Parts Developed in an Unusual Manner: Down the Rabbit Hole
“Who in the world am I? Ah, that’s the great puzzle!”
- Alice, in Lewis Carroll’s “Alice in Wonderland”
Olivier’s tail isn’t real, is it?
No, it’s a prosthetic (but people have been born with actual tails – see the links in the Wet Lab & Library if you don’t believe us). Actor David Richmond-Peck not only had to wear a monstrous mechanical necklace that housed all the gears and wires that animated the tail, but he literally could not sit down for several hours while he was wearing the mighty memorable appendage. David had to stand or lie on his stomach, but he was a great sport about it. Wherever he went on set, he always had the biggest tail in the room.
OK, but what about the freeze branding at Club Neolution?
Yes, that is a real practice. Be it tattoos, piercings or stretched lobes, humans have been modifying their bodies for thousands of years in ancient traditions and rituals. Proponents of the practice believe that it strengthens the connections between mind, body and spirit. Contemporary body modification is being taken a step further by merging the body with technology — cameras in eyes, magnets in fingers, sensors under skin. Who knows, maybe there’s a real-life Olivier out there with an actual fake tail sewn onto his behind.
The Director, Brett Sullivan, is also the editor for episodes 1, 2, 8 and 10.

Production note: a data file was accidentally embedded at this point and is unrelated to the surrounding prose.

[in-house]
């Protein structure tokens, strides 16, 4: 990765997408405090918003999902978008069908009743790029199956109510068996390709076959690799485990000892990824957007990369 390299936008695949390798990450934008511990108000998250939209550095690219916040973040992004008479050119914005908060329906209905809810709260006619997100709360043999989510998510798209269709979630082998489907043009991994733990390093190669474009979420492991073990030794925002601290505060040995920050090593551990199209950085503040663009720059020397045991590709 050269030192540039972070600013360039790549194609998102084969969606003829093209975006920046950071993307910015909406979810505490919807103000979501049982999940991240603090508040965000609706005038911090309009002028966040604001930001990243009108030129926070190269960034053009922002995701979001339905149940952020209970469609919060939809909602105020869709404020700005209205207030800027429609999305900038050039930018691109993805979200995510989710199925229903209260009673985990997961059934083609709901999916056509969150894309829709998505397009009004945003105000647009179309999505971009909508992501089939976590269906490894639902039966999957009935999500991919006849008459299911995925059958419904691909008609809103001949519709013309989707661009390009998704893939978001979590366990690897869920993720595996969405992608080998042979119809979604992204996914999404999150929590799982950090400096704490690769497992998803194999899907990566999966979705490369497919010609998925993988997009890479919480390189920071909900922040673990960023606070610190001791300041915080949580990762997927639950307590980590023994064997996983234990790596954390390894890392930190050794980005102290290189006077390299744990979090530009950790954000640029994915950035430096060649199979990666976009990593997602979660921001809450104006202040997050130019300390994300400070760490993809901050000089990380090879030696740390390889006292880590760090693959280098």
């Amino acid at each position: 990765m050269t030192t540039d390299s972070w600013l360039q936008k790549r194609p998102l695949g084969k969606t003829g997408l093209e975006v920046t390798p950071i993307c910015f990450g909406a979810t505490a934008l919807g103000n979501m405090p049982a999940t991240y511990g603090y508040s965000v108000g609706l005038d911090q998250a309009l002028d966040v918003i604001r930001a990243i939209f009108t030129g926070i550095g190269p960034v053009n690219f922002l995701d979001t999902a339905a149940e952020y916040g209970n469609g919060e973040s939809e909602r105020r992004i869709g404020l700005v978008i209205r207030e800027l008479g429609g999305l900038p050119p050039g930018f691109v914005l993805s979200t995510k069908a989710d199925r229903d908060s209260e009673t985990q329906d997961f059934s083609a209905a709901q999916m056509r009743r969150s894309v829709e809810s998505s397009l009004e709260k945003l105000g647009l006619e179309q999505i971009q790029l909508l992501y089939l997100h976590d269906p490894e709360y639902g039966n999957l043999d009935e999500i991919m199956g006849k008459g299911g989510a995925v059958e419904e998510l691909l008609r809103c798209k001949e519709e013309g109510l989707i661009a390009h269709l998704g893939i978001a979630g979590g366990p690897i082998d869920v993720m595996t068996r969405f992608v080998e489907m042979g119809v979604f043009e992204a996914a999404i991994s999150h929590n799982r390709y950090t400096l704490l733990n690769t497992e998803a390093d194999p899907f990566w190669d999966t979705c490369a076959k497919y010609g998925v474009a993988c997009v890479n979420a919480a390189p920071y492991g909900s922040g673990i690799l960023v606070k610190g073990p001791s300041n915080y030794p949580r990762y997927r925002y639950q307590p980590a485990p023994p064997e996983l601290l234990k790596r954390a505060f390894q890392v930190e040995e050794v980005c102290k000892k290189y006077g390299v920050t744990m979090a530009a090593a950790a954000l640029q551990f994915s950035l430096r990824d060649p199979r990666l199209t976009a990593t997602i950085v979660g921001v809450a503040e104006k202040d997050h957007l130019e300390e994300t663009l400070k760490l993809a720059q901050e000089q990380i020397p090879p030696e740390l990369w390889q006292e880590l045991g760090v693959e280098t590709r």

Brett also worked with Tatiana some 10 years ago on the set of “Ginger Snaps: Unleashed,” which is the sequel to the horror film “Ginger Snaps,” directed by series co-creator and director John Fawcett, and written by Karen Walton (writer of episodes 4 and 8).
Sarah and Helena’s diner scene
The music for this scene was added last, but once we found the music we knew the scene was perfect. Just before shooting, John suggested to Brett to let Tatiana ‘play’ and not to give her too much direction while playing Helena, because it’s always best to see what ‘the monster’ brings to the table — and the monster certainly brought it.
I got you, babe.
Things we’ve seen Helena eat so far:
Half of a bran muffin, Jell-o with sugar, toast, cold chicken. And something in a bowl.
In the Belly of the Boat
Sometimes a boat is just a boat. But not in this case. The ship we see Helena in symbolizes a few things, the most obvious being water. What’s in water? Fish. And the only fish we see are on Helena’s blade and Tomas’s ring. The fish cult. The boat is also a subtle clue that Helena and Tomas came to North America by crossing the ocean. And while this may be a bit oblique, to the Hive writers we always thought that tons of cold, hard steel felt like a prison for Helena.
Although a real boat was used for exteriors, the interior was shot entirely on set. Our killer effects company made the ship’s interior look massive. And our master Director of Photography, Aaron Morton, made it look stunning. The fluorescent practical lights shape and reinforce the series’ visual motifs and themes.
Felix’s dance inspiration at Club Neolution?
Series co-creator and showrunner Graeme Manson suggested to Jordan Gavaris (Felix) that he watch Sting in “Quadrophenia” as inspiration. Sting’s character isn’t dancing with anyone — he’s dancing to be seen.